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“Czechoslovakian-wolfdog-profile big” by Pandora666 – Own work. Licensed under CC BY-SA 3.0 via Wikimedia Commons.

“When we try to tame Mother Nature, she often turns against us.” – Cesar Millan, the Dog Whisperer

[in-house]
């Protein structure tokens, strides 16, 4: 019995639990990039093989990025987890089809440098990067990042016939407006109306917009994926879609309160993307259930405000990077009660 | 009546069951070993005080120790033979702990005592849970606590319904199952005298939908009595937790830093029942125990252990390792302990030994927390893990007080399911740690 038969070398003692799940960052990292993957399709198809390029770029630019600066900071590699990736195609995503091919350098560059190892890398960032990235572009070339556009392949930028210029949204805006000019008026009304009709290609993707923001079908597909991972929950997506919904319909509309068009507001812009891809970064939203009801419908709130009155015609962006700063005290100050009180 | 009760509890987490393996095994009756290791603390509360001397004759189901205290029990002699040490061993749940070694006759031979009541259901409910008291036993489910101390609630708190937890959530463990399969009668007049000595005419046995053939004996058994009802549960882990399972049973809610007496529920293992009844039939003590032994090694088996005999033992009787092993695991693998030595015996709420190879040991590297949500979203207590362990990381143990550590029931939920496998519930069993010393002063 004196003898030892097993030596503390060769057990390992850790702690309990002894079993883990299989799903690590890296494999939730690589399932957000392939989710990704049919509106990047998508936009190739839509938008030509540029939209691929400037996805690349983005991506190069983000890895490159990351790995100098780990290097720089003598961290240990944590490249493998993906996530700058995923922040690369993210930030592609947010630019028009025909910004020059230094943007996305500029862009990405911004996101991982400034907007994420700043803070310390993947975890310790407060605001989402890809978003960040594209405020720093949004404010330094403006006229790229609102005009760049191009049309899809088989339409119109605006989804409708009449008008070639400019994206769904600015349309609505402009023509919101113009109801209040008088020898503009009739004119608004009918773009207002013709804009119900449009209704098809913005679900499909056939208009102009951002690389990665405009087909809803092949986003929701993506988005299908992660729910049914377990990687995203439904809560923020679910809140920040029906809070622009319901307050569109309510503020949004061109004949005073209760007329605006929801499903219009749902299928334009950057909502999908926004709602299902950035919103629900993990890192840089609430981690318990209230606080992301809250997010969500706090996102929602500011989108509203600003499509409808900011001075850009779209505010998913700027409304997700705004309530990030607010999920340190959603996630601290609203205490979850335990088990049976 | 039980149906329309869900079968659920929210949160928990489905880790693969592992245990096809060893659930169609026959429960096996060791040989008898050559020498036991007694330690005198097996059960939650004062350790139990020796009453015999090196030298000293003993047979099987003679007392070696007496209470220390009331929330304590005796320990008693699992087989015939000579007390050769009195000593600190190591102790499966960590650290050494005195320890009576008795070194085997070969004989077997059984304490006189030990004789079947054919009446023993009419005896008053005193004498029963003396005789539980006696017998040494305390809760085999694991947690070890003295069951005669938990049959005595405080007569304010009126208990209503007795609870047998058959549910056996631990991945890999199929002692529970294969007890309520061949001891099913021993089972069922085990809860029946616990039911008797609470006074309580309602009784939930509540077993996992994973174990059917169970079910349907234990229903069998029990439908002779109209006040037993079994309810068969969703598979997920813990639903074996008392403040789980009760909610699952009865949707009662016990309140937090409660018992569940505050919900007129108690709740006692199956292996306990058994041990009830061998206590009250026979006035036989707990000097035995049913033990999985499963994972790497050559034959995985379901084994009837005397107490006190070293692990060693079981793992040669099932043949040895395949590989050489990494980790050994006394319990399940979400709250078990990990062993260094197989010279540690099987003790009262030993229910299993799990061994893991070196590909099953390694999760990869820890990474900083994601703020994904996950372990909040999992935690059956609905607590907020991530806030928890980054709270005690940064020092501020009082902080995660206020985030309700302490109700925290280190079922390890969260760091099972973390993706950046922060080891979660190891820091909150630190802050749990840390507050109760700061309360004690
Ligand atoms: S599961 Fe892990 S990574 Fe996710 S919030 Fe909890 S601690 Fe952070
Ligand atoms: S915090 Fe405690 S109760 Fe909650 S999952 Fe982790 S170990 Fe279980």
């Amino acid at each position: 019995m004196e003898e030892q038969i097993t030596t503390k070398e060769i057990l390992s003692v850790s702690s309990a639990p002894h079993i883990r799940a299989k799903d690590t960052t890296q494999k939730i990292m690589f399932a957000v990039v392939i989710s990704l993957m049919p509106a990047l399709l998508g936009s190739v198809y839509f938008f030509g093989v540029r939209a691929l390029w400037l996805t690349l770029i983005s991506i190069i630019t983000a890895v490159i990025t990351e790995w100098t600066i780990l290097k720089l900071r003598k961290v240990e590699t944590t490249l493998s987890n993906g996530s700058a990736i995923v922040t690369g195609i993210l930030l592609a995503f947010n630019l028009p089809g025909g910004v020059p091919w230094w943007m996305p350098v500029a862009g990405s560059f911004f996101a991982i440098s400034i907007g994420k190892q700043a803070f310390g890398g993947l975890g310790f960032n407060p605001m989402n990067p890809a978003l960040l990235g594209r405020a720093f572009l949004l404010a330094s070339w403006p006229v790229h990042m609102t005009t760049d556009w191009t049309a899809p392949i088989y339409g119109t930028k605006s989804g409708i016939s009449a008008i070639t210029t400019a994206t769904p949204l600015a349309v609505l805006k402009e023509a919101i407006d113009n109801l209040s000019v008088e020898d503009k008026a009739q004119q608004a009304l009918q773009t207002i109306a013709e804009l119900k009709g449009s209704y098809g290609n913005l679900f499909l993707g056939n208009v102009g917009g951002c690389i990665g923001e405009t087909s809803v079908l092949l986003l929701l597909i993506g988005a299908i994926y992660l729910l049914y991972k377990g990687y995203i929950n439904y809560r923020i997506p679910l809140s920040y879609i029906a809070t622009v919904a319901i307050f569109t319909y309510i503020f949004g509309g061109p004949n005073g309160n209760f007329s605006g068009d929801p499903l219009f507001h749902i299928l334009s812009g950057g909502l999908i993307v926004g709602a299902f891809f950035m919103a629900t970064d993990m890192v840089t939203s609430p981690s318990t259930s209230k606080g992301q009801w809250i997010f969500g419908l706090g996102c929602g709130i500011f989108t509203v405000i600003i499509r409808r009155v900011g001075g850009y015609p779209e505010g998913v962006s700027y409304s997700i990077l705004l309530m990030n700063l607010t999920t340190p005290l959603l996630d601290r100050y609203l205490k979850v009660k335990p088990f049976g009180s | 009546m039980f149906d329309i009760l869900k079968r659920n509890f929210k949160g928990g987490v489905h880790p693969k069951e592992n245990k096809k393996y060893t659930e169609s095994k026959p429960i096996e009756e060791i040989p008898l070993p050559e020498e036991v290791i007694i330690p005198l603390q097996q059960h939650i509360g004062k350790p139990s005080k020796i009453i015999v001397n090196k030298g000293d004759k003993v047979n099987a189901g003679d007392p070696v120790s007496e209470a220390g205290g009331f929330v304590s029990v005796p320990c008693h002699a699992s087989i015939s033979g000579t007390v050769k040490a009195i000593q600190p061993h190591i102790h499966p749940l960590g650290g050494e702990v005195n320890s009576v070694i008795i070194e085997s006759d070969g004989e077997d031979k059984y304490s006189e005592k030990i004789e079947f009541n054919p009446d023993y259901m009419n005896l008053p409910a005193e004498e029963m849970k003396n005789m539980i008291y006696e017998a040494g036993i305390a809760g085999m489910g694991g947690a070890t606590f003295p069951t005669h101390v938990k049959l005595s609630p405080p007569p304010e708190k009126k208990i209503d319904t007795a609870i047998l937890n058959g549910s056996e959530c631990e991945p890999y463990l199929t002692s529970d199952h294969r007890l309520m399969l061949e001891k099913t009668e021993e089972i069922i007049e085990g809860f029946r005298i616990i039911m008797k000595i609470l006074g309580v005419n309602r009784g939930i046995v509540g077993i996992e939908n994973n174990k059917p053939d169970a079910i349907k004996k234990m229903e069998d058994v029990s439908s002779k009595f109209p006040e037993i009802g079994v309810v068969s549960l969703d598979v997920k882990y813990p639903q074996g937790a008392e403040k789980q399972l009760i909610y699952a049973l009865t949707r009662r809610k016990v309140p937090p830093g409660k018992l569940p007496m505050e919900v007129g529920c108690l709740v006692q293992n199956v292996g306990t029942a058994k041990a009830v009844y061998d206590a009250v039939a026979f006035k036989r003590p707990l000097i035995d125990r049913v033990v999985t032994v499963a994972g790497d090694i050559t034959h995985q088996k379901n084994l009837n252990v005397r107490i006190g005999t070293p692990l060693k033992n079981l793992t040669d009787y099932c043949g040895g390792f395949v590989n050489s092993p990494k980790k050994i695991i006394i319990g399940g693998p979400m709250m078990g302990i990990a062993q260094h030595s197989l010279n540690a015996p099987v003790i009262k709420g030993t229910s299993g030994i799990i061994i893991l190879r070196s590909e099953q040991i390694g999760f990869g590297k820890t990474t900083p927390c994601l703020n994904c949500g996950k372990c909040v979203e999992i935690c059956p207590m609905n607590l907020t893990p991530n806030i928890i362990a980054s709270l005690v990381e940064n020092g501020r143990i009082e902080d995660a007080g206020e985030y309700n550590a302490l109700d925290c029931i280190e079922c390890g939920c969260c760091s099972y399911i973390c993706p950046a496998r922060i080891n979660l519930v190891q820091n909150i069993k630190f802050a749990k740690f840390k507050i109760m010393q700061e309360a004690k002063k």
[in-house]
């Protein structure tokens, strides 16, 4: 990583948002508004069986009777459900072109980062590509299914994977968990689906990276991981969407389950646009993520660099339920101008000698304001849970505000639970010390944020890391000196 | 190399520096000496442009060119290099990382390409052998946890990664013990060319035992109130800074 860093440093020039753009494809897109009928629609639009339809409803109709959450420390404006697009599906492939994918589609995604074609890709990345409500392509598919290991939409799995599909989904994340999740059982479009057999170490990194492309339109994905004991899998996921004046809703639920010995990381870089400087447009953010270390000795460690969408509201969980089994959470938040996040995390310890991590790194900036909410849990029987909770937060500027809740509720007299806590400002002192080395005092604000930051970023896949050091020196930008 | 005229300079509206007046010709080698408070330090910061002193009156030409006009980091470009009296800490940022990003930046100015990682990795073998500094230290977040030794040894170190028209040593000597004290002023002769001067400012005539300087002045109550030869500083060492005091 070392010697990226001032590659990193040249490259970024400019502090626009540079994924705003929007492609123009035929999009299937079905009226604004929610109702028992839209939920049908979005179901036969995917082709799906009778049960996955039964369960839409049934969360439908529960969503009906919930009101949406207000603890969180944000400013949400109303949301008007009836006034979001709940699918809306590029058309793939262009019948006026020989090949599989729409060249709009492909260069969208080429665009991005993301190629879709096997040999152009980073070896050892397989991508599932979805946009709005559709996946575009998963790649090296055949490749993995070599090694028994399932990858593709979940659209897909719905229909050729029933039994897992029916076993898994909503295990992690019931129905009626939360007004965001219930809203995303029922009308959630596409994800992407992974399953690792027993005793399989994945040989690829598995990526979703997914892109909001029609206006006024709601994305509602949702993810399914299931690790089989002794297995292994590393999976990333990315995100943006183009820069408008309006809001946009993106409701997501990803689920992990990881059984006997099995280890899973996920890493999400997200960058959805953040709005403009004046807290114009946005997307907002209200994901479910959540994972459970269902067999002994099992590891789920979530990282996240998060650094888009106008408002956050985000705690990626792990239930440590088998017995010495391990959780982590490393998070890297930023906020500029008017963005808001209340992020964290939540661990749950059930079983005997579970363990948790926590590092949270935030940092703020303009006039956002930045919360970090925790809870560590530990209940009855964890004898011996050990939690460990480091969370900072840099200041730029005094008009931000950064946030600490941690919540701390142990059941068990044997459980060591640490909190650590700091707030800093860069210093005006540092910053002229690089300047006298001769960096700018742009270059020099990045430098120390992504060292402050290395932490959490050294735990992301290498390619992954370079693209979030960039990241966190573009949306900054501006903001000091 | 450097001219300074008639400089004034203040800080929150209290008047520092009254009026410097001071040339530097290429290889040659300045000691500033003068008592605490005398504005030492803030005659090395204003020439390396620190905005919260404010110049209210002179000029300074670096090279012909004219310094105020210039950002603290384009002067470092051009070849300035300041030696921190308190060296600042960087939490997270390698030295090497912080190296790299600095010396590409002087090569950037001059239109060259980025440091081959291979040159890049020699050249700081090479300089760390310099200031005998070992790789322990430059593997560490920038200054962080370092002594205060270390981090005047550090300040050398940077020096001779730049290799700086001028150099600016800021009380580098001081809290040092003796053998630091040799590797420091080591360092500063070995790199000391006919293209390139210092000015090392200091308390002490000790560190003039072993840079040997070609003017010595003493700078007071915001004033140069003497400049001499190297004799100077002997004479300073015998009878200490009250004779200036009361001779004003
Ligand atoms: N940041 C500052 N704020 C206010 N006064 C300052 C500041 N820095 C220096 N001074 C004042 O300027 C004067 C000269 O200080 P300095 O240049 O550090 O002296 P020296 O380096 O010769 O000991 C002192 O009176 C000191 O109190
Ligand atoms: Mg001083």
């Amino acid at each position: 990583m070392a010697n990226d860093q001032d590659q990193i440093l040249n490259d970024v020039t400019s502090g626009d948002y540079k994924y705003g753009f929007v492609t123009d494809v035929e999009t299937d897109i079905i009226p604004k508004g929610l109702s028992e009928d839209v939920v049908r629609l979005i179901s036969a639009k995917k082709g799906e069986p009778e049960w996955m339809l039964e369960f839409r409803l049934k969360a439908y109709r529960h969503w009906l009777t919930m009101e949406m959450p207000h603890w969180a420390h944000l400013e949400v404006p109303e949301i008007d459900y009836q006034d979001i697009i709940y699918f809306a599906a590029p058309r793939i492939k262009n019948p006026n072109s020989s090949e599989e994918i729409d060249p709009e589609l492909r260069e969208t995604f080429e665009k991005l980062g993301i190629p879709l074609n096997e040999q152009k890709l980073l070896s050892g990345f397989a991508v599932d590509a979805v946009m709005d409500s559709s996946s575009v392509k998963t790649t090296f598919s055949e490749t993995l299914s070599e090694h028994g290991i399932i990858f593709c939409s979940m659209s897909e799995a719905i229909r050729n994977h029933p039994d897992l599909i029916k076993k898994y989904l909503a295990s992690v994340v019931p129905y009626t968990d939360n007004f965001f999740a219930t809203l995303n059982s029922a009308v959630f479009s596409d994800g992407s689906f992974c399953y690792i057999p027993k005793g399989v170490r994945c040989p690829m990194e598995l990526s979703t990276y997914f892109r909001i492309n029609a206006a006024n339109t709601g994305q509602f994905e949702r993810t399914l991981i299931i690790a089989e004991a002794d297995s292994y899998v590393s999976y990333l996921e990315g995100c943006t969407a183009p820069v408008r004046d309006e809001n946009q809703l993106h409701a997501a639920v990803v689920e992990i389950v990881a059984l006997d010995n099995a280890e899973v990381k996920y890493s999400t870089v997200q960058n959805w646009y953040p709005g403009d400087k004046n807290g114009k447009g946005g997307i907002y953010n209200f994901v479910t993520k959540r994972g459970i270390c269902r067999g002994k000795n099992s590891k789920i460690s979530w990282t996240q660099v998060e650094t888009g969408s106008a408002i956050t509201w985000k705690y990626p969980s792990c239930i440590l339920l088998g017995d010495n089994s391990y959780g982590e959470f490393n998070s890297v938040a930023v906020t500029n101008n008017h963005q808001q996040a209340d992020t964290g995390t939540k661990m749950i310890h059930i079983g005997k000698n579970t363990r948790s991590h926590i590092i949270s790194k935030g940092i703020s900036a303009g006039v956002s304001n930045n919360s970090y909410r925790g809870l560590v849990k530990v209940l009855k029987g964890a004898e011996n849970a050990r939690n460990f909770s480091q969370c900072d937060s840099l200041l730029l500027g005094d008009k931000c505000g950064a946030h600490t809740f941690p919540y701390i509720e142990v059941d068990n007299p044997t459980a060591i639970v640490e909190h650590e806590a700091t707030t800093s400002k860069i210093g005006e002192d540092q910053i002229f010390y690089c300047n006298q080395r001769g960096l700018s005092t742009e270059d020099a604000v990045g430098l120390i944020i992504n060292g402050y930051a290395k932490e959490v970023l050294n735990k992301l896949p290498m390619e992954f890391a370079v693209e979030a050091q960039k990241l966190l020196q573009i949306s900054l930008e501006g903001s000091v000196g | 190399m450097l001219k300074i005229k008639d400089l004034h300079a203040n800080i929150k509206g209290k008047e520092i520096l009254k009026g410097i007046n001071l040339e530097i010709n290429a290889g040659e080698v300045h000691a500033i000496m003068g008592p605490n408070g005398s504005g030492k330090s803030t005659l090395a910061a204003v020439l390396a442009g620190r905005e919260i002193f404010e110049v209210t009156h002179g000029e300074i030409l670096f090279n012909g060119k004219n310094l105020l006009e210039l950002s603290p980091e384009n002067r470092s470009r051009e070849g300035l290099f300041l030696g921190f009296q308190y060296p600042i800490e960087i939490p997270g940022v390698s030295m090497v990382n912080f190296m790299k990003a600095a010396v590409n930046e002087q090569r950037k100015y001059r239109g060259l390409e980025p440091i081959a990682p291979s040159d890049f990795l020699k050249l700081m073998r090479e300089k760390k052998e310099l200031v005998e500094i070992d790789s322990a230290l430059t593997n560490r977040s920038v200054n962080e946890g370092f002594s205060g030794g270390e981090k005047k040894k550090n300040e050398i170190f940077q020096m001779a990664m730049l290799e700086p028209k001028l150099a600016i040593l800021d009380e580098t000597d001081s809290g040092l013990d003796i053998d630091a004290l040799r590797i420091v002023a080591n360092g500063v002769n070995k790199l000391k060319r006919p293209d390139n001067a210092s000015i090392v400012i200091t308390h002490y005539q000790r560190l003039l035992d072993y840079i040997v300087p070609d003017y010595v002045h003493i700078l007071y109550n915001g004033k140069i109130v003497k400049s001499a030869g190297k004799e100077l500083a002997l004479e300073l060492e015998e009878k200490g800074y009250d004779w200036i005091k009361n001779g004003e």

A wolf hybrid dog is a dog crossed with a wolf. This cross can happen in various percentages from small to great. Any percentage of a wolf mixed with a dog should be considered a wolf hybrid. This is often the danger of wolf hybrids, you never know what you are going to get. There are breeders out there who advertise their pups as hybrids when they are almost pure wolf. This is an especially dangerous scenario. As the domestic dog has descended from a wolf, many people think that it won’t make much of a difference to have a little bit of wolf in their dog. This is not true. Even though the DNA of a wolf and a dog only differs by one percent, this makes a huge difference in their true nature. Logically, the more wolf that is present in the hybrid, the wilder the animal is going to be. It has been estimated that there are 300,000 to 2 million wolf hybrid dogs in the United States. Growing numbers of them are being abandoned. Some shelters accept them, where others feel they have no choice but to kill them because of their dangerous nature. Many owners get wolf hybrids because they think they are beautiful and unique without considering the consequences of being responsible for a wild animal. When things go bad or they feel threatened by the animal, they give it away. Many are being brought to shelters because they think the animal is turning on them. What exactly can one expect when owning a wolf hybrid? Dog trainer Jennifer McCarthy has been rescuing and studying the behavior of wild wolves for years. She explains, “It is a worst case scenario because you have the wild instincts of the wolf mixed with the domestic instincts of the dog. Mixing domestic and wild is like playing with fire.” People who own hybrids should treat them more like a wolf than a dog as their behavior is unpredictable. Wolf hybrids have two missions, food and territorial protection. It is in their nature to chew. If they chew up your couch, you may get mad and try to punish them. Don’t expect a favorable reaction. They have claimed your couch as their property and they will bear their teeth at you to protect it. Territorial disputes are the number one cause of death in wild wolves. When they see other dogs, they may really be looking at them as potential prey and will try to kill them. They have large, sharp teeth and will go into predatory mode easily. According to Wolf Park in Battleground, Indiana, wolf hybrids are NOT good with children either due to their predatory behavior. They explain that a squirming child can trigger an attack against the child, even if the dog has spent its entire life with the child with no problems. Wolf hybrids do not work out when you try and keep them inside of the house. This is because they are too curious and destructive. They were born to be outdoors, hunting and traveling over miles of land. They don’t want to be hugged or loved on, they want to be taken into nature. According to Wolf Park, most states require a special permit to own a wolf hybrid. What if you already own a wolf hybrid? First, a responsible choice is to have them spayed or neutered. If you are keeping them outdoors, they should be enclosed in a chain link fence with cement around the edges so that it cannot dig its way out. This is because they are known as being great escape artists. Wolf hybrids do not do well on a high kibble diet. They will do better eating 2 to 5 pounds of quality meat a day, such as venison. Can wolf hybrids be trained? This depends on the amount of wolf that they have in them. If they have low enough of a content, they can be trained like any other. However, they should never be let off of a leash in public. You should never use prong collars or choke chains with them. It will try its best to dominate an individual and may surprise you with the intensity of its behavior. You should not punish a pup for chewing and biting. Talking about wolf hybrids Cesar Millan sums it up when he says, “They see a beautiful animal and think they can own it, but in reality it owns them.”

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